You are lucky man if you see 17 moves ahead.|
|Mar-15-19|| ||pittpanther: I see my post that 42 Qg3 puts up more resistance from 14 years ago - still seems true.|
|Mar-15-19|| ||Jimfromprovidence: <wood n tempo> In your line 41...Qxe4 42 Qxf8 black still wins.|
click for larger view
There is 42...Nf2+ 43 Kg1 (not Kh2??) Qxe3.
click for larger view
Now, if 44 Rxf7,then one way black wins is after 44...Ng4+ 45 Kh1 Qe5, below, which threatens 46 Qh2#
click for larger view
White has to give up his rook to stop the mate so after 46 Rxg7+ Qxg7 black is ahead a piece and a pawn.
|Mar-15-19|| ||devere: It seems that 41...Qxe4 42.Qxf8 Nf2+ 43.Kg1 Qxe3 44.Rxf7 Ng4+ 45.Kh1 Qe5 is good enough to win. And if 43.Rxf2 Qh4+ 44.Kg1 Qxf2+ 45.Kh1 Qxe3 46.Rxf7 Qg3 wins|
|Mar-15-19|| ||agb2002: Black has two extra pawns.
White threatens Nxc4, Qxf8 and gxh3.
Black can meet two threats with 41... Qxe4:
A) 42.Qxf8 Nf2+ (42... Qh4? 43.Qxg7+ Kxg7 44.Nf5+ wins for White)
A.1) 43.Kh2 Qh4+ 44.Kg1 Qh1#.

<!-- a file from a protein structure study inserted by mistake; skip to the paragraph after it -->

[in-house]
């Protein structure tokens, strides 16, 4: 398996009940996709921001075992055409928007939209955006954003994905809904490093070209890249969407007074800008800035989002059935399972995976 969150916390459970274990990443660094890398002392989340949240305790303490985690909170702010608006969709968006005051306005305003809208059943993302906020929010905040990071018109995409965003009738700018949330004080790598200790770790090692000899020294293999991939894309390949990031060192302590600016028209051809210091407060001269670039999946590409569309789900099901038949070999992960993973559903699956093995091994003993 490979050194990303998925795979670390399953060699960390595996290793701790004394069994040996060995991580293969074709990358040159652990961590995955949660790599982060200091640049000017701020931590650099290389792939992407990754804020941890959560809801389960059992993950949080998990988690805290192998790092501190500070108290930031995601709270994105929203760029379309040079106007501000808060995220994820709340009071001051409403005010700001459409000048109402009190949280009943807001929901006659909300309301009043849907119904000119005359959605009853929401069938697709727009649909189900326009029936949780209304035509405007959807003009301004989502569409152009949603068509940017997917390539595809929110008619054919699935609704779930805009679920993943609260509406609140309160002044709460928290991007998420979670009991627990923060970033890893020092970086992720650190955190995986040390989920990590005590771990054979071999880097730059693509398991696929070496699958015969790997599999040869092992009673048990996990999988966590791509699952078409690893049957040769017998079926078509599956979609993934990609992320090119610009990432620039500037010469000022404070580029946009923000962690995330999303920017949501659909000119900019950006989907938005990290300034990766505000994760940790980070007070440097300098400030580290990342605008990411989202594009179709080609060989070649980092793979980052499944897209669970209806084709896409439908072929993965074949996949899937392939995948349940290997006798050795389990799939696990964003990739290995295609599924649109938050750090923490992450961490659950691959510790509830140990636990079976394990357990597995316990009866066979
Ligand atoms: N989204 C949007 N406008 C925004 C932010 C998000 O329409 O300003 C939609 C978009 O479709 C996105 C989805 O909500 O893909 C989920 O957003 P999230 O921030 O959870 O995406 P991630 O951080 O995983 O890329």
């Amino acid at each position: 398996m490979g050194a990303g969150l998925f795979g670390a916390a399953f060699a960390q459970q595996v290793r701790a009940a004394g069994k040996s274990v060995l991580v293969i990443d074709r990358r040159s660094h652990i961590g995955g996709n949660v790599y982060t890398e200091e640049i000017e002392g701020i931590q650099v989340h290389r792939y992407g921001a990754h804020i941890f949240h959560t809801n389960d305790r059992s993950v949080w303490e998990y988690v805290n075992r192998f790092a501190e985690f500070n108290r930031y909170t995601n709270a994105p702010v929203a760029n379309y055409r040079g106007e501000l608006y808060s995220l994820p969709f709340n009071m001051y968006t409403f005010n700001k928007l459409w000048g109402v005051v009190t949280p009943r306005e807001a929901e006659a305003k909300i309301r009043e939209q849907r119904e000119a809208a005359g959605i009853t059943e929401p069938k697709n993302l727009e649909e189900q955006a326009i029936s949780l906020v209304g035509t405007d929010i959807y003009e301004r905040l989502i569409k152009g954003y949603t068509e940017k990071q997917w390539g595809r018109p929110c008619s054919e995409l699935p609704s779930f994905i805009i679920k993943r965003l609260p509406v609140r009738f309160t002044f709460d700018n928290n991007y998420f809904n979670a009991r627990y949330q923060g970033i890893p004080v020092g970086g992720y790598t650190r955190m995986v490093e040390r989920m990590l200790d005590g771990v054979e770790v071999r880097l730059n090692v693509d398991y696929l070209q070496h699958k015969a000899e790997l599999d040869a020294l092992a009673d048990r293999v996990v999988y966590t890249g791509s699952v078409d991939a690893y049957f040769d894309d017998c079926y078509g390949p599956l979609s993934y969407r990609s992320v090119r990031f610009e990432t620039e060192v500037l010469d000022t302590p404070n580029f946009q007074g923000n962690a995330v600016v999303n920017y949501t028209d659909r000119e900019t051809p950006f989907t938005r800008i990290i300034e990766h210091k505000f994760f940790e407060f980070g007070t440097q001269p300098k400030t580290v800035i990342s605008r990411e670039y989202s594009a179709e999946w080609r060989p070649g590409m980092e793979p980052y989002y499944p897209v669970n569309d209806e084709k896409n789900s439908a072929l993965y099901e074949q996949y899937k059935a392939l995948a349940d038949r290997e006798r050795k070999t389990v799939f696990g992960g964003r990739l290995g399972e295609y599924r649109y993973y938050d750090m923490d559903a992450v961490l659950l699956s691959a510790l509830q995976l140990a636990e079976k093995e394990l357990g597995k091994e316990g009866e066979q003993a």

A.2) 43.Kg1 Qxe3 looks lost for White. For example, 44.Rxf7 Ne4+ 45.Kh1 (45.Kh2 Qg3+ 46.Kg(h)1 Qxg2#; 45.R7f2 Rxf2 results in a won pawn ending) 45... Ng3+ 46.Kh2 Nxf1+ 47.Rxf1 Qe4 48.Qf5+ (48.Rf2 Qh4+ 49.Kg1 Qxf2+ with a won pawn ending) 48... Qxf5 49.Rxf5 Rc2 50.Ra5 Rc6 followed by Rb6 with a won ending.
A.3) 43.Rxf2 Qh4+ 44.Kg1 Qxf2+ 45.Kh1(2) Qh4+ 46.Kg1 Rb1+ 47.Nf1 Qf4 and mate soon.
B) 42.Qe7 Qxe7 43.Rxe7 Ng5 54.Ra7 Re2 - + [3p]. For example, 55.Nd5 Rd8 56.Nxb4 Rdd2 57.Rg1 Nh3 wins.
C) 42.Qd3 Qxd3 43.Rxd3 Ng5 looks similar to B.
D) 42.Rf3 Ng5
D.1) 43.Qxf8 Qh4+ 44.Rh3 (44.Kg1 Nxf3+ and mate in two) 44... Nxh3 is similar to A.
D.2) 43.Rg3 Qh4+ 44.Kg1 (44.Rh3 Nxh3 as above) 44... Ne4 45.Qd3 (45.Qd4 Qxg3 46.Qxb2 Qxe3+ wins) 45... Qxg3 46.Qxe4+ Kg8 wins decisive material.
E) 42.Qg3 Ng5 - + [3p].
F) 42.Qh2 Nf2+ wins decisive material.
|Mar-15-19|| ||cormier: |
click for larger view
Analysis by Houdini 4 d 24 dpa done
1. + / = (0.33): 10...Nc6> 11.Bd2 Bd6 12.Rac1 Qb6 13.g4 h6 14.h4 Qb7 15.Ne2 Ne7 16.Ng3 Ng6 17.Qh1 b4 18.Qh3 Ne7 19.f3 b3 20.axb3 Qb8 21.Ne2 Qxb3 22.Bc3
2. + / = (0.59): 10...Nbd7 11.e4 b4 12.exd5 bxc3 13.dxe6 fxe6 14.bxc3 Bd6 15.Re1 Kf7 16.Rb1 Rb8 17.Rxb8 Qxb8 18.Bxa6 Qc7 19.Bb5 e5 20.Ba4 Re8 21.Bb3+ Kf8 22.Bd2 Qb6 23.Qd3 Qc6 24.g3 exd4 25.Rxe8+ Kxe8 26.cxd4 Ne4 27.Be1 Ndf6 28.a4 Kd7 29.a5 Kc7
3. + / = (0.63): 10...b4 11.Na4 Bd6 12.Bd2 a5 13.Rfc1 0-0 14.Qd1 Nbd7 15.Rc6 Nb8 16.Rb6 Qe7 17.Rc1 Nbd7 18.Rb7 Rfb8 19.Rxb8+ Rxb8 20.Rc6 e5 21.Ra6 Bc7 22.Qc1 Rc8 23.Rc6 e4 24.Be2 Nb8